Priti Patel’s New Asylum Prisons

While anger is focused on the brutal Rwanda scheme, the Tories have also quietly announced new 'camps' to house asylum seekers in isolated locations in Britain – yet another attack on people seeking sanctuary.

Home Secretary Priti Patel photographed during a campaign rally event on 2 December 2019 in Colchester, England. (Hannah McKay - WPA Pool / Getty Images)

Despite the numerous human rights abuse allegations attached to Greece’s asylum system—or perhaps because elements of the British press not only condone but admire them—the UK government remains committed to adopting policies modelled on those of Greece. The latest step in this direction was the announcement in mid-April of the first of a number of planned ‘migrant reception centres’ near the tiny Yorkshire village of Linton-on-Ouse, one overshadowed by the more sensational plan set to see migrants ‘offshored’ to Rwanda.

The Prime Minister drew attention to the Rwanda scheme again over the weekend, telling the Daily Mail that the first fifty ‘illegal entrants to the UK’ will be there within a fortnight. The scheme remains a source of disbelief to many NGOs and charities—but they are concerned by the domestic plans too, with some arguing that Rwanda serves above all a distractive purpose.

At Refuge Action York, for example, spokesman John Williamson describes how the Linton-on-Ouse camp’s nearest city isn’t readily accessible by public transport. Given the absence of amenities, that makes the site a particularly bad choice of long-term habitat for large numbers of traumatised people fleeing horrors and awaiting life-altering decisions for indefinite periods, leaving them isolated from other human contact.

With the Tories intent on a model of ‘deterrence’, that is perhaps exactly why it was chosen. At Kent Refugee Action Network, which assists asylum seekers who have crossed the Channel on their arrival, spokesperson Bridget Chapman frankly assesses how the remote location once again reflects a government committed to ‘performative cruelty’ as the essence of its asylum policy.

In contrast with Rwanda, Boris Johnson has referred to the Yorkshire plans only passingly, explaining that people who arrive in the UK will be ‘housed in accommodation centres like those in Greece, with the first of these to open shortly,’ rather than in ‘hotels at vast public expense’. But Chapman points out that projects like these usually entail the awarding of a major, multi-billion-pound contract to a private provider, making even this weak justification—saving taxpayer money—nothing more than a show put on for the right-wing media.

A Closer Look at Greece

The same media quickly and enthusiastically adopted the term ‘Greek-style camp’ when describing the disused Linton-on-Ouse RAF base where the Home Office says it will place up to 1,500 ‘single, adult males’. Greece itself has built a series of barbed-wire-enclosed camps in isolated locations, some of which Home Secretary Priti Patel visited last year, and from which she returned lavishing praise.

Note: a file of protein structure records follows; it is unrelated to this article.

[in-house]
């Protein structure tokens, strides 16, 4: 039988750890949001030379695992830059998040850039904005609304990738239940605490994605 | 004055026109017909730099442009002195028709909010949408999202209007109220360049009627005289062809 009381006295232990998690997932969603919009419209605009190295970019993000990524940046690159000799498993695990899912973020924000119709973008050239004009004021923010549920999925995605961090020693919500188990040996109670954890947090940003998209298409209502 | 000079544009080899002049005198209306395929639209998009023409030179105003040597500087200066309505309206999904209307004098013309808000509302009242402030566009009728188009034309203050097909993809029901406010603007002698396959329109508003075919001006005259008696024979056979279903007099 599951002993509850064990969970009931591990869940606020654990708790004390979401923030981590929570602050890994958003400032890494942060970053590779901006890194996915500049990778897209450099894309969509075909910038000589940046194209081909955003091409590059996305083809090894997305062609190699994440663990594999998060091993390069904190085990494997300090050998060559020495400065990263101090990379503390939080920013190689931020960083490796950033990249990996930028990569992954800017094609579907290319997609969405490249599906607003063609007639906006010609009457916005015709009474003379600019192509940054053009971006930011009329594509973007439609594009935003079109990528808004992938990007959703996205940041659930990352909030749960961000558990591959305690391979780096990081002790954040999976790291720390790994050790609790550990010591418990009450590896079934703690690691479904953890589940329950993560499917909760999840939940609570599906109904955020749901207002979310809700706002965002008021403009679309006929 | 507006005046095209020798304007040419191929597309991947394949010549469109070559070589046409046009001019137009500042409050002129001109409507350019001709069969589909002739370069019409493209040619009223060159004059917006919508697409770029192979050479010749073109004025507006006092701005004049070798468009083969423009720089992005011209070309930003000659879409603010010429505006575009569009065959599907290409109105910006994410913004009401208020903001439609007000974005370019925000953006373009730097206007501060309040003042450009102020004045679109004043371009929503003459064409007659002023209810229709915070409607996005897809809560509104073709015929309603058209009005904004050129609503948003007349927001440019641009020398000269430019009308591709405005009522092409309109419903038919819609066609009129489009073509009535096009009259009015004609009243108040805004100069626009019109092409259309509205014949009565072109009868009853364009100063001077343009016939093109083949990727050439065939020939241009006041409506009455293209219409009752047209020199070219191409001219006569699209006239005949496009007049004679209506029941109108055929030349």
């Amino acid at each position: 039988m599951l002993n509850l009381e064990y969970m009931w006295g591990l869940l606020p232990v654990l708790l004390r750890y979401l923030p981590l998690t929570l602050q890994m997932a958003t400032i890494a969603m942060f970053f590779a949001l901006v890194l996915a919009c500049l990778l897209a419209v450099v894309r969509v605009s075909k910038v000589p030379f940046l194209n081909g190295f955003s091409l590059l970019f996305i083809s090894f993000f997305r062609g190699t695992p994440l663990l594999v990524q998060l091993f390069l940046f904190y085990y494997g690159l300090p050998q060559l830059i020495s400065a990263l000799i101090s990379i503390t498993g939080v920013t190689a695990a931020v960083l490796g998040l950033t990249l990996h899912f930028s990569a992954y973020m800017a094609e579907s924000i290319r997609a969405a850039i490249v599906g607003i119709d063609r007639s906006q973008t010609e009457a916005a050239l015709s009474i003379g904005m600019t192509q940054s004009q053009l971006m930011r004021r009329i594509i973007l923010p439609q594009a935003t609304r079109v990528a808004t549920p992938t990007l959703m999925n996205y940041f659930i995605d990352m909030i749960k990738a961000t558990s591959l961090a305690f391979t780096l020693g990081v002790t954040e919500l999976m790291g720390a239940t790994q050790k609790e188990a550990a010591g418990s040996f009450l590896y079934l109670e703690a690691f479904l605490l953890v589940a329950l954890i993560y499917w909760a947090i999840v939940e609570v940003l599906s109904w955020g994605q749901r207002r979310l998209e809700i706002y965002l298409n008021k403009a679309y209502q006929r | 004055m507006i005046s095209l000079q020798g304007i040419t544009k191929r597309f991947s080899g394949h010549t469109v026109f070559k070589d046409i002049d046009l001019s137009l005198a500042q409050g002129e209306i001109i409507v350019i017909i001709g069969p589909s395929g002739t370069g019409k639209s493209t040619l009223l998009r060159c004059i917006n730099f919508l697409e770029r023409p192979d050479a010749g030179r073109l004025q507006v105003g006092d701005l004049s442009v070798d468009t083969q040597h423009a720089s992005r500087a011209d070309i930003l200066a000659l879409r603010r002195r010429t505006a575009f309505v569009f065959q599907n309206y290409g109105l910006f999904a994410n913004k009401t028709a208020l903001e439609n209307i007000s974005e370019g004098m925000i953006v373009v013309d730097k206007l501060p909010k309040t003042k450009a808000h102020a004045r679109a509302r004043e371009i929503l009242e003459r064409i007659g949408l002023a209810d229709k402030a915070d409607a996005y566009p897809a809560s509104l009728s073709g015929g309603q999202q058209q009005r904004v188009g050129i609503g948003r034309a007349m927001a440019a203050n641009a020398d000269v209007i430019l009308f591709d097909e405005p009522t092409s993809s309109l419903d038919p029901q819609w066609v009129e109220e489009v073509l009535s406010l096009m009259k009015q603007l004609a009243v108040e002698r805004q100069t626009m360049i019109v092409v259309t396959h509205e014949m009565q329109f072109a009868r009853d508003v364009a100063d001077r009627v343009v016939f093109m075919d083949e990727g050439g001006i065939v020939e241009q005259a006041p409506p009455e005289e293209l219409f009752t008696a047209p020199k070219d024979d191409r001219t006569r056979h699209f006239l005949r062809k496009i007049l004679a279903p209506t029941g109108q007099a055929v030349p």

Since the start of Russia’s attack on Ukraine two months ago, Greece’s refugee policy has won praise for its efficiency. But it has also come to epitomise aspects of refugee policy that would be commendable if not so blatantly prejudicial—evidenced by asylum seekers now automatically being categorised as good or bad, ‘real’ or ‘illegal’, depending on country of origin, means of transit, and, implicitly, ethnicity, too. In a report published earlier this month assessing March and April, the Greek Council for Refugees (GCR), Oxfam, and Save the Children, assessed that the Greek government is operating a ‘two-tier refugee response’.

As of 19 April, about 21,000 Ukrainians had fled to Greece, 6,000 of them children. They were given swift, compassionate access to support on multiple levels, encompassing immediate access to the jobs market, medical care, and schooling, along with help with food and finding accommodation—the opposite, in other words, to the obstacles and bureaucratic mazes faced by other asylum seekers. Greece’s policy on Ukrainian refugees contrasts diametrically with the circumstances that led to death of four-year-old Syrian child Ayman Al Saleh, for example, who drowned in mid-March during a ‘pushback’ operation which saw thirty Syrians, including two pregnant women and seven children, forced over a border and confined to an islet on the river Evros in joint action by Greek police and groups of hooded men.